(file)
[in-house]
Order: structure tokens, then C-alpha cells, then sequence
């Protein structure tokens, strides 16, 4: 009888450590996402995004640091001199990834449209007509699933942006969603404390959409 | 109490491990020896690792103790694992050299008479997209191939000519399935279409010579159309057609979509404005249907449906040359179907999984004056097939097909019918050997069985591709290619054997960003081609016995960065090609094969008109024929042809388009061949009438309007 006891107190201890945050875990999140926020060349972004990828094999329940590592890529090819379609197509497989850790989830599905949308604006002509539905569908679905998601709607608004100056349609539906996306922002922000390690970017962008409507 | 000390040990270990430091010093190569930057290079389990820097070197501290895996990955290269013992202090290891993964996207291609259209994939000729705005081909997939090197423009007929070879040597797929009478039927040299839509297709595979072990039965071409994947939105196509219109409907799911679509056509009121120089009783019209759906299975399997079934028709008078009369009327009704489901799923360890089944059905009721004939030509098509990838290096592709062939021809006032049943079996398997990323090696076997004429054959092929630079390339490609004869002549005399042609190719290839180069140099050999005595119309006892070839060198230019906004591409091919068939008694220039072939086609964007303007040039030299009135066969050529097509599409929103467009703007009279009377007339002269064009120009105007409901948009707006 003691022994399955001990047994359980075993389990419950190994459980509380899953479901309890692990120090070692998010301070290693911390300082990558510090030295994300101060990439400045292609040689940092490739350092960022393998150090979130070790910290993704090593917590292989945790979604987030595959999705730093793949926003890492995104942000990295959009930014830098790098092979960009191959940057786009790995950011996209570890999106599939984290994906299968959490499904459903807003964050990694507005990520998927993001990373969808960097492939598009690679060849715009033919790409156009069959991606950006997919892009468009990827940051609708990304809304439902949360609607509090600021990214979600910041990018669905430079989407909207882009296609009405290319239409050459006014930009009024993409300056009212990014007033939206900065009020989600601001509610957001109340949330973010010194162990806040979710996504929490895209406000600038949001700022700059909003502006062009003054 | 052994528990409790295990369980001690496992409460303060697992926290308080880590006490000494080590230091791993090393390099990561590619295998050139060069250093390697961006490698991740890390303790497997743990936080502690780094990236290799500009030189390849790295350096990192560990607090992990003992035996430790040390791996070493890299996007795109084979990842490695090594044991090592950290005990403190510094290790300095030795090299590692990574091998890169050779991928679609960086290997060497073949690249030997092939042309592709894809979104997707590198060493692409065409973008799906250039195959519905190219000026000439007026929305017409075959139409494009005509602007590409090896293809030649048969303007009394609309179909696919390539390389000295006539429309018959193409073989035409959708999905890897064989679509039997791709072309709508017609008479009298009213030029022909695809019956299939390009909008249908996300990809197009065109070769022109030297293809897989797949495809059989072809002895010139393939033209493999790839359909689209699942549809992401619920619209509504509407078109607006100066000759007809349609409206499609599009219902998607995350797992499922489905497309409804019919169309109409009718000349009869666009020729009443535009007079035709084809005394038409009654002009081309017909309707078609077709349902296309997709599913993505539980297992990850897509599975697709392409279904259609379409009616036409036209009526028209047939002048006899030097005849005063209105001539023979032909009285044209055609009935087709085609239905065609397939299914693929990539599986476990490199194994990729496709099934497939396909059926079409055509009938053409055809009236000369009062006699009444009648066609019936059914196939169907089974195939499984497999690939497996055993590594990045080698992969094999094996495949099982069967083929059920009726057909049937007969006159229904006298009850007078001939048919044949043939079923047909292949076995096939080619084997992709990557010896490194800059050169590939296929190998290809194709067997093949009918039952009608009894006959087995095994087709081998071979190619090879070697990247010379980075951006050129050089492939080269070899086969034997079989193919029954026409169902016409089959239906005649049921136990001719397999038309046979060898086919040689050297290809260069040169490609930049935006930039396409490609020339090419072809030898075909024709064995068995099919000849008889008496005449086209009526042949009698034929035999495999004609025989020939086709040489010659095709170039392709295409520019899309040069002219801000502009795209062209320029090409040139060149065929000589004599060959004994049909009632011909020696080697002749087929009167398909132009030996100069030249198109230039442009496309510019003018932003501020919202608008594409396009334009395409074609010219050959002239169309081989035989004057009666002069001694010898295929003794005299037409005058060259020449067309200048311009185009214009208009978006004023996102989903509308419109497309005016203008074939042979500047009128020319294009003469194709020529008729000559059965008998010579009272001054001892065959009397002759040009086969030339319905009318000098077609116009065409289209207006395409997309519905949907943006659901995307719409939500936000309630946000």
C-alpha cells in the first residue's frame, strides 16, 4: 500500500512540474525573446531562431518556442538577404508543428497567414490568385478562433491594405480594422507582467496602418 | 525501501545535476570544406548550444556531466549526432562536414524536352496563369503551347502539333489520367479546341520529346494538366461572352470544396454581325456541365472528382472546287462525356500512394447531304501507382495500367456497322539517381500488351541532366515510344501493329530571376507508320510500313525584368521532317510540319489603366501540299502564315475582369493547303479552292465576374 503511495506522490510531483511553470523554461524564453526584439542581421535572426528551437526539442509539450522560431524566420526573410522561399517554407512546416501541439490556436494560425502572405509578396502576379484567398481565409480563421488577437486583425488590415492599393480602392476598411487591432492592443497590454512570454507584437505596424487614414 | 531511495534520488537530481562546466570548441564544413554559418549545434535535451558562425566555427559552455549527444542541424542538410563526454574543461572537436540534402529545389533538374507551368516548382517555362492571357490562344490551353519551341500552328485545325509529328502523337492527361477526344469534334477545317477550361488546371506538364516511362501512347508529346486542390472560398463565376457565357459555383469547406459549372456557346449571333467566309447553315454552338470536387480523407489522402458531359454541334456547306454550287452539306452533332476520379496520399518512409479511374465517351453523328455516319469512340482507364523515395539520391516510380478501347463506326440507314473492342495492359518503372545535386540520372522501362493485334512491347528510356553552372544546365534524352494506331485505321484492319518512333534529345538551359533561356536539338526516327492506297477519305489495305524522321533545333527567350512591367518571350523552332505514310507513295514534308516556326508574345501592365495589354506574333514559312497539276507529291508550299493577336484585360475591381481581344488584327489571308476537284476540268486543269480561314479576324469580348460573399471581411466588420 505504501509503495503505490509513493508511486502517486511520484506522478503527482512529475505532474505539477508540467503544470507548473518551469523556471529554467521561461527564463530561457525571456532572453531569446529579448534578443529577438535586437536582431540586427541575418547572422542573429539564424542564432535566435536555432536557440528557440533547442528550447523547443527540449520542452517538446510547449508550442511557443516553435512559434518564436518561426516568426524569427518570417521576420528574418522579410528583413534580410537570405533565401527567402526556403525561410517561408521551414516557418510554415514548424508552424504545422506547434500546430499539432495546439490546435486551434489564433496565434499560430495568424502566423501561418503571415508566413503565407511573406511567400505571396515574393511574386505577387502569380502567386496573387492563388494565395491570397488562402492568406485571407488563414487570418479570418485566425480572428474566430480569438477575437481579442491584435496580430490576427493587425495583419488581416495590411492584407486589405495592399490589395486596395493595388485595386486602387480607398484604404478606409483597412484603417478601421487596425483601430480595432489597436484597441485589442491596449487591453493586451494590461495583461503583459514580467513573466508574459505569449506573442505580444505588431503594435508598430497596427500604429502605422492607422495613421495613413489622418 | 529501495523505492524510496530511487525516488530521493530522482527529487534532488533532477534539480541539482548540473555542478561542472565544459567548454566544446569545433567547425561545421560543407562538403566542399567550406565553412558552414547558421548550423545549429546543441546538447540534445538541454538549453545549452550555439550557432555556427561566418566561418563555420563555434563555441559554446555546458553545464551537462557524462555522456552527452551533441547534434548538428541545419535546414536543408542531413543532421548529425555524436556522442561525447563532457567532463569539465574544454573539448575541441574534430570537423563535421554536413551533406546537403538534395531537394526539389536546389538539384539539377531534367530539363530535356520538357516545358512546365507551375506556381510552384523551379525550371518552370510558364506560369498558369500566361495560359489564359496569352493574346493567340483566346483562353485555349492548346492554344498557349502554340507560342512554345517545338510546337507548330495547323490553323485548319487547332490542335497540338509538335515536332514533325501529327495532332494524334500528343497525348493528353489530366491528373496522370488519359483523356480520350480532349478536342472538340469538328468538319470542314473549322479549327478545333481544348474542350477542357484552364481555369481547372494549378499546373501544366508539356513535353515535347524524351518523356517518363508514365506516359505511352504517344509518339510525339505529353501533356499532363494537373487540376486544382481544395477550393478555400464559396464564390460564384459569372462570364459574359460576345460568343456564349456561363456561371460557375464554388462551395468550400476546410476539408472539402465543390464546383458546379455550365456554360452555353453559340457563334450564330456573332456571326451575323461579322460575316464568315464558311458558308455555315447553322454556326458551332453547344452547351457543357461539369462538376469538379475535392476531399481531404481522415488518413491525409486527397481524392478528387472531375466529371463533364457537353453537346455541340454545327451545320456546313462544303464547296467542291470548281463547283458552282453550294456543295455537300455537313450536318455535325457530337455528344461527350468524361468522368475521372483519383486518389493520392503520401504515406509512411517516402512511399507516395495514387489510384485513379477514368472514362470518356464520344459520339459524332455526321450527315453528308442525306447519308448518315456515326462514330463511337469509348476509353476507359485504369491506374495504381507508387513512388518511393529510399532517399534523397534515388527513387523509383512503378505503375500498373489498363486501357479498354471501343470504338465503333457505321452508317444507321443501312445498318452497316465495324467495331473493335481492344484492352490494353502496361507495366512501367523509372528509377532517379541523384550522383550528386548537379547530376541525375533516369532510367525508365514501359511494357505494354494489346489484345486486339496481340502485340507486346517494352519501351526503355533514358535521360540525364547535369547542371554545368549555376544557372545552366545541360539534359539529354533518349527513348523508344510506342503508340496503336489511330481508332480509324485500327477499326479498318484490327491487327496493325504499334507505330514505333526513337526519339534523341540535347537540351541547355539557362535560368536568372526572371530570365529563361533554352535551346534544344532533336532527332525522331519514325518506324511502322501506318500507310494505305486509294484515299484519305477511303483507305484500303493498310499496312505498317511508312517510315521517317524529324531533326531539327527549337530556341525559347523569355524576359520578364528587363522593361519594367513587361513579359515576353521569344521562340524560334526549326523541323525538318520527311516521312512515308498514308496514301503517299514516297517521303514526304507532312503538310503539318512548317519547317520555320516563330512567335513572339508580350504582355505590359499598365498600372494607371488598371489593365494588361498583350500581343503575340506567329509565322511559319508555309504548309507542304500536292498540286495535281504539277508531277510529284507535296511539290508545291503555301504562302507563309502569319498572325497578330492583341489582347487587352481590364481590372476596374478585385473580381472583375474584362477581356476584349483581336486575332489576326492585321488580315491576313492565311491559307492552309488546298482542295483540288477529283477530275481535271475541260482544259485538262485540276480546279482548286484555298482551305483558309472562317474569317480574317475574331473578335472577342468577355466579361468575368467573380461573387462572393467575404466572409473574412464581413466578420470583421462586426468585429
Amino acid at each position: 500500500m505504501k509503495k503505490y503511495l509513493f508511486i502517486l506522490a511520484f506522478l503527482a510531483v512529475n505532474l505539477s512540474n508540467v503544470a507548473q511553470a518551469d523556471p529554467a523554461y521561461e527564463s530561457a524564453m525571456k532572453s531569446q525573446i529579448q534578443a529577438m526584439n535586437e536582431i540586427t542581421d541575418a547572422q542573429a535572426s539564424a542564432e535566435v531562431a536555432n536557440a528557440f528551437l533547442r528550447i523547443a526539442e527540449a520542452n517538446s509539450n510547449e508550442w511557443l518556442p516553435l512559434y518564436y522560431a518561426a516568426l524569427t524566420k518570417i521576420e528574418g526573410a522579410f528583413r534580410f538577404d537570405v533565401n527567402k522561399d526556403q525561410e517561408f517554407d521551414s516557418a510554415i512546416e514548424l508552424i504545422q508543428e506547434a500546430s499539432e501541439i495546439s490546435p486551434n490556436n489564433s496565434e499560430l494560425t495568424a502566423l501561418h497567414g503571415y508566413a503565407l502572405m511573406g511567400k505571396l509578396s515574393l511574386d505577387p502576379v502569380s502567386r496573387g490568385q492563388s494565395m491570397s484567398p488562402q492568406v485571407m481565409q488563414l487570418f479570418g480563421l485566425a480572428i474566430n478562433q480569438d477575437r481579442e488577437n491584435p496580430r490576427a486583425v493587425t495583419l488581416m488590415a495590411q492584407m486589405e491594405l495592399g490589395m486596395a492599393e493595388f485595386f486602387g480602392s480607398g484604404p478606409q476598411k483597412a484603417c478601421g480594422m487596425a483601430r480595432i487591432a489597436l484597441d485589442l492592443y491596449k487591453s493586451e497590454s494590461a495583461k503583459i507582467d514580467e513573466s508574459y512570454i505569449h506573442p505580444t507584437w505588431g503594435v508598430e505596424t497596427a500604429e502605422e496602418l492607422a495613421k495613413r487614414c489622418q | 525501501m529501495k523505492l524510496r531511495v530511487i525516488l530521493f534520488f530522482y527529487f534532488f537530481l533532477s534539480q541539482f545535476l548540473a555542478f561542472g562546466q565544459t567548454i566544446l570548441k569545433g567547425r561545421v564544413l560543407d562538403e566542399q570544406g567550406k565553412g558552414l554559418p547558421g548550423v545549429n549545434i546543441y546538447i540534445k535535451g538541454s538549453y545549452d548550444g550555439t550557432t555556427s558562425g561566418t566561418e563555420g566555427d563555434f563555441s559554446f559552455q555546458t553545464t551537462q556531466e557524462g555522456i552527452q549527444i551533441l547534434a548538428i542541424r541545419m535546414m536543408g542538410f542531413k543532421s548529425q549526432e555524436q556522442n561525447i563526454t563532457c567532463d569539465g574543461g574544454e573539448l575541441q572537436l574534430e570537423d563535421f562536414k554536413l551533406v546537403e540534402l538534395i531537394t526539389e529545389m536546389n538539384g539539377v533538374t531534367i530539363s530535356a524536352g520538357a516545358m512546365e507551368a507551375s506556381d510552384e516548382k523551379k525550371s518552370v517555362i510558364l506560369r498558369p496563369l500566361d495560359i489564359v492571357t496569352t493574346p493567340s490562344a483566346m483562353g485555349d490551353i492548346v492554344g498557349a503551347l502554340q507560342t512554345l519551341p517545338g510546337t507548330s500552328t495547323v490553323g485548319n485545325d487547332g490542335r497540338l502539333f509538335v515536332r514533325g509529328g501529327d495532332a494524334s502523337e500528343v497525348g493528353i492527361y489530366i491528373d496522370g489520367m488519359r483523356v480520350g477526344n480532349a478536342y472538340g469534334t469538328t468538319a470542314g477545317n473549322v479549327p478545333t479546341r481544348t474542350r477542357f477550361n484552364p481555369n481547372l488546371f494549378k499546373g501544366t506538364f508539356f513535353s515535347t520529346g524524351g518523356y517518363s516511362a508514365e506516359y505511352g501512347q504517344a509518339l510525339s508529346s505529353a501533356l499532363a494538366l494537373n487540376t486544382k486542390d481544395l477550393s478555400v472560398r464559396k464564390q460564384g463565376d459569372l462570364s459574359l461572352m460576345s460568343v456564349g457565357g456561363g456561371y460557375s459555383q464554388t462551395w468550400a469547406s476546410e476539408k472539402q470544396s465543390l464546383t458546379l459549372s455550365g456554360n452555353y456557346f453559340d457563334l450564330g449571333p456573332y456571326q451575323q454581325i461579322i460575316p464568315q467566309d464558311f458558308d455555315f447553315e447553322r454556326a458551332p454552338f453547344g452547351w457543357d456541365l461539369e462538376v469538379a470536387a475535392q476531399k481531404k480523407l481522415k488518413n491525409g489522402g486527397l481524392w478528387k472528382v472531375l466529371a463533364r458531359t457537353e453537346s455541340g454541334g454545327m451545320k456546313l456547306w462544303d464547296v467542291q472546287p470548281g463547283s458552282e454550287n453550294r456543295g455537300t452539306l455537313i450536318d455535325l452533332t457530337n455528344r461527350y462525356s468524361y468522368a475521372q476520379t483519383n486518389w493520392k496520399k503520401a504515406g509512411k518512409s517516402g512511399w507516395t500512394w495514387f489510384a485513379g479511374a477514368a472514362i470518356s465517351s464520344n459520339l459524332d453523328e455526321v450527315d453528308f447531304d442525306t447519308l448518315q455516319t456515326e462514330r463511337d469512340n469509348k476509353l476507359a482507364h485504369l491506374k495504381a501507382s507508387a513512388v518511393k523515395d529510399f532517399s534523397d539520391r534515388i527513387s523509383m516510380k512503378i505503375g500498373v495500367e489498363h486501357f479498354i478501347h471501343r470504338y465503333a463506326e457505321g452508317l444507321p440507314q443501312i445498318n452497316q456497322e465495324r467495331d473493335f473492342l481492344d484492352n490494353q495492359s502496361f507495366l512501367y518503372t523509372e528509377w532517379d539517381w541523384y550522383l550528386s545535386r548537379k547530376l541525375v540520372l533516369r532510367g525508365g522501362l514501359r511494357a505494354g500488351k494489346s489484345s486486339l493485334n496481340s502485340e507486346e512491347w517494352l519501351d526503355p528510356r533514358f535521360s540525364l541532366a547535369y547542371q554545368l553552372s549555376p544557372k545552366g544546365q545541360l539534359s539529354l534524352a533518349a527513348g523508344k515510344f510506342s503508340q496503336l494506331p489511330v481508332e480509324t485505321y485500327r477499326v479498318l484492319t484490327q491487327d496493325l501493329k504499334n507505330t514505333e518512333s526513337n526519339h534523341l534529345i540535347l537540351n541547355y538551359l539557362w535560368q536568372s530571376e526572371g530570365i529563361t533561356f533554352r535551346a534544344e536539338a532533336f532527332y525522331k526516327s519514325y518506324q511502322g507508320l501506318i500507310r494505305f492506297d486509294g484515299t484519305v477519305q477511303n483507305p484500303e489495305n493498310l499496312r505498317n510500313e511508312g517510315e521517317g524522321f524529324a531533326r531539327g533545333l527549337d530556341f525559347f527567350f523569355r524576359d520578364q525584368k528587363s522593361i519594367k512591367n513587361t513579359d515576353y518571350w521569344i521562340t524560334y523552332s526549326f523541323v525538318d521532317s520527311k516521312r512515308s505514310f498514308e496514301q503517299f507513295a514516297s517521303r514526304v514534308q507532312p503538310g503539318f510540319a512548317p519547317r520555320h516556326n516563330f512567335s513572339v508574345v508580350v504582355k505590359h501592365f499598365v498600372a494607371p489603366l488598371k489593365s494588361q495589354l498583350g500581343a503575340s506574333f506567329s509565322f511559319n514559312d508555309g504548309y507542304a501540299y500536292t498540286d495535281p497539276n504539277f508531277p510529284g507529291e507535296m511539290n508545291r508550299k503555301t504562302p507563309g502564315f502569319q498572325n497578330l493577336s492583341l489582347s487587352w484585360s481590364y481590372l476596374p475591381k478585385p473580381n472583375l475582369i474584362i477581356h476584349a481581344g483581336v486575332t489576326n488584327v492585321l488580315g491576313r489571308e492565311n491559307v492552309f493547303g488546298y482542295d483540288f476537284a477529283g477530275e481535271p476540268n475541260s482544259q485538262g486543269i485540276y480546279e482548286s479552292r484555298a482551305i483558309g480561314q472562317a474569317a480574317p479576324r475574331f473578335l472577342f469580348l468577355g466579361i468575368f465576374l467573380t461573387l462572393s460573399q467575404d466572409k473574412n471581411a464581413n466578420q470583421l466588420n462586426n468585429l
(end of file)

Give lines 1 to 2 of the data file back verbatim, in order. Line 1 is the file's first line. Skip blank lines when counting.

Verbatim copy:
[in-house]
Order: structure tokens, then C-alpha cells, then sequence